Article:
ChildForum Office of Pre-Primary Education

ChildForum Office of Pre-Primary EducationLead advisor on early childhood care and education 
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Publisher of the New Zealand-International Research in Early Childhood Journal


Budget 2015 Expectations for Early Childhood Education

budget 2015

What will the Budget hold for the early childhood sector and what funding in which areas might be reduced or removed? 

On Thursday 21st May Finance Minister Bill English delivers the National-led NZ Government’s seventh Budget.

The ECE Management National Forum for centre and home-based owners, leaders and managers will be held on the Friday following the Budget release to discuss it and economic, financial and quality matters. 

This article has been prepared to give information on:

1. The Government’s main focus
2. Relevant pre-Budget 2015 announcements made so far
3. What changes and new spending on ECE might be in Budget 2015

But before reading further, first refresh your memory on where ECE policy was heading before the last general election. View the 2013 post-Budget ECE Management Forum notes from the briefings given by the Ministry of Education and Minister for Social Development by clicking here. The directions set in 2013 along with what we know about the Government's main focus in 2015 signal what the Government is working to get from its spend in ECE and the type of conditions it may be looking at placing on the ECE services and parents going forward.


1. The Government’s main focus

“Government’s focus remains front and centre on ensuring the economy continues to perform well,” say the Prime Minister and Minister of Finance in a press release.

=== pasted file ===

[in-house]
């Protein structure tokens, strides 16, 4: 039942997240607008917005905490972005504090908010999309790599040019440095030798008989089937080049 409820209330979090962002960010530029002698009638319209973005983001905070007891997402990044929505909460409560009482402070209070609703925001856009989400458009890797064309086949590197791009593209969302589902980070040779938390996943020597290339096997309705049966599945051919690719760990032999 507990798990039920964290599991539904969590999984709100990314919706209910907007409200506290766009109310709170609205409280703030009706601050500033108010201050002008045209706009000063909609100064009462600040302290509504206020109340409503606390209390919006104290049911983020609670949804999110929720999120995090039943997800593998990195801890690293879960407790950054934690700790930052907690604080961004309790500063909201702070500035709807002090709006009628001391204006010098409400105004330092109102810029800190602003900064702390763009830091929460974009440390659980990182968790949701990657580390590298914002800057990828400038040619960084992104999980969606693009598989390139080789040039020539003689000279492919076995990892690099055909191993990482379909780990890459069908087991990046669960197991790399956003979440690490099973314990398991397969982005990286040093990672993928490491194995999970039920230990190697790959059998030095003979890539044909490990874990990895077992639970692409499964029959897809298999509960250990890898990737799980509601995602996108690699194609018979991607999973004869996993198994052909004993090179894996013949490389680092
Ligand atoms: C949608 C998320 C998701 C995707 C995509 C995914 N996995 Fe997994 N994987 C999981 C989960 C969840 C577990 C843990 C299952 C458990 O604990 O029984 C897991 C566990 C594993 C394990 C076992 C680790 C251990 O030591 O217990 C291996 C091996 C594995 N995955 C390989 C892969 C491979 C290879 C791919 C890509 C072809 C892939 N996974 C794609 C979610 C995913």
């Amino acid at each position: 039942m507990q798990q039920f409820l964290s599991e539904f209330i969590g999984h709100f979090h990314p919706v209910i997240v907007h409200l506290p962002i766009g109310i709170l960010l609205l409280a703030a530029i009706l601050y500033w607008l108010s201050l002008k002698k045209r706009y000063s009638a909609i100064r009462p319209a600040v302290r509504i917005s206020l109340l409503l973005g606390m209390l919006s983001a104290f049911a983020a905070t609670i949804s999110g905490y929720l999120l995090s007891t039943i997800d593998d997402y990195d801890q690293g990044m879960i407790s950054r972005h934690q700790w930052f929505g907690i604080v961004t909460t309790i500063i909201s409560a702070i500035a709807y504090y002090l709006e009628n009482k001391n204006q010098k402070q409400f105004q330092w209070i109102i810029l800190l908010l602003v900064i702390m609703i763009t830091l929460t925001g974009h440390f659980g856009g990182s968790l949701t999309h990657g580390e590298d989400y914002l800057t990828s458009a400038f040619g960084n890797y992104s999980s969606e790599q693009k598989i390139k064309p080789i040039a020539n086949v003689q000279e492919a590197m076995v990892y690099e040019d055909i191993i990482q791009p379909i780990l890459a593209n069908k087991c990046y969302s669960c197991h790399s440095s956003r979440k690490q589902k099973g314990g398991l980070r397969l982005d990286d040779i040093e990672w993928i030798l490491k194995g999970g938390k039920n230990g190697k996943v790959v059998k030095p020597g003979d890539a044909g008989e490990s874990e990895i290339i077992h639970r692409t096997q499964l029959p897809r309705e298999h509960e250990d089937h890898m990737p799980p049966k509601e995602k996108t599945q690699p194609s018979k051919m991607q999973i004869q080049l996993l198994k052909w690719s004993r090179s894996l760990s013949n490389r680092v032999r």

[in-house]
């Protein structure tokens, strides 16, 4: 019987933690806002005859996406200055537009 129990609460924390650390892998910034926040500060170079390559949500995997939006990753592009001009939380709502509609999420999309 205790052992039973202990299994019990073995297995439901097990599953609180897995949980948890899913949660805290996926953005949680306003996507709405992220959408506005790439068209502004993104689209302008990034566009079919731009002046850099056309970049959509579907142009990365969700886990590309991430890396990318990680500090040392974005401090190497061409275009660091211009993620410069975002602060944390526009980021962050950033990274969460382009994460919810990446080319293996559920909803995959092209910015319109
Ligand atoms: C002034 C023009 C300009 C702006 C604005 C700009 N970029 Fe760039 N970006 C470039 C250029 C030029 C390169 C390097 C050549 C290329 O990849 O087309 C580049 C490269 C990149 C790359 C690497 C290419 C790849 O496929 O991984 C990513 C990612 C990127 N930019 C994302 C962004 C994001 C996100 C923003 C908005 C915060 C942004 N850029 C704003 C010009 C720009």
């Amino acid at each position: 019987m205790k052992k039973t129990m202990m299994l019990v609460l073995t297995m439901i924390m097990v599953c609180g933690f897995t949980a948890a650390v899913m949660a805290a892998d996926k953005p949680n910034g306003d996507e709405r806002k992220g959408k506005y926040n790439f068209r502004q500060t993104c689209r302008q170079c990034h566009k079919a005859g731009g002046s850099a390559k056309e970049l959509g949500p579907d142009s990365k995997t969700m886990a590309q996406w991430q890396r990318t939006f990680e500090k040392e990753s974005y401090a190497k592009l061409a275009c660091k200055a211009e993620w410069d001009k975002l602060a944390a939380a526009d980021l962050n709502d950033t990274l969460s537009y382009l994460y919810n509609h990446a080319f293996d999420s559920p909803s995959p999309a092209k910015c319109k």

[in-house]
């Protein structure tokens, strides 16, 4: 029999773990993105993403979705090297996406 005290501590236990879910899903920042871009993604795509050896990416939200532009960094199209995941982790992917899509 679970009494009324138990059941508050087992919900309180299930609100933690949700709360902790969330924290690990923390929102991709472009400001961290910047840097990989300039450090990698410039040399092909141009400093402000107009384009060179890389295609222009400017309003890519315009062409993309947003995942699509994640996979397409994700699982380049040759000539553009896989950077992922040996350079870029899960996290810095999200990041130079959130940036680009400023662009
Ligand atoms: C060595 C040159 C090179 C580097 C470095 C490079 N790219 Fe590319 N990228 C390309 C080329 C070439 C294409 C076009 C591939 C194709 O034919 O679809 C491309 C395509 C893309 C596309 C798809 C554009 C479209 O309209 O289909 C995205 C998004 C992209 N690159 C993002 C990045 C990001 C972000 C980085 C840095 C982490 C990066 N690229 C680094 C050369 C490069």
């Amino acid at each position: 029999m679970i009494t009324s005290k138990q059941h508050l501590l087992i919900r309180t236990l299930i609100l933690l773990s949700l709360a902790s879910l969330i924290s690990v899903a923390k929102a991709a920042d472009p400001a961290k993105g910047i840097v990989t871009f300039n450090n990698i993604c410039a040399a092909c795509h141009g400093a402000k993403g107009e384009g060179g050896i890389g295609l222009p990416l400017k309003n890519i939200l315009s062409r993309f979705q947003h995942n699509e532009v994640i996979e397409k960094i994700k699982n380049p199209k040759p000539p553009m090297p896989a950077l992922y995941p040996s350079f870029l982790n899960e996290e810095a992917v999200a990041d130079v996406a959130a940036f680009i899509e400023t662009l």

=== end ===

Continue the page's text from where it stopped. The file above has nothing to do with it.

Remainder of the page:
A key concern of government is employment, creating more jobs, and lifting wages.

Its approach is one of social investment – explained as improving services for New Zealanders and those most in need.

The Government’s over-arching goal is to ensure that the billions of dollars it allocates to vulnerable children and families in health and education achieve results. It has been looking at how this money could be better spent.

Education is one of only two areas where there is likely to be new spending in Budget 2015. To date information released indicates that new spending is going into schools (see the next section).


2. Relevant pre-Budget 2015 announcements

Pre-Budget announcements have so far included an additional $244 million over the next four years to go into building new schools and extra classrooms. There have been no early announcements yet of what might be contained in Budget 2015 for ECE.

Government has also announced that it will reduce taxation for low and middle income earners from 2017.  

A reduction in ACC levy costs will help households and businesses (this includes ECE services).

When families have more money in their pocket, ECE fees become more affordable and families may use more ECE. But if ECE services increase fees and charges (which is possible should funding not keep pace with expectations) families will be no better off.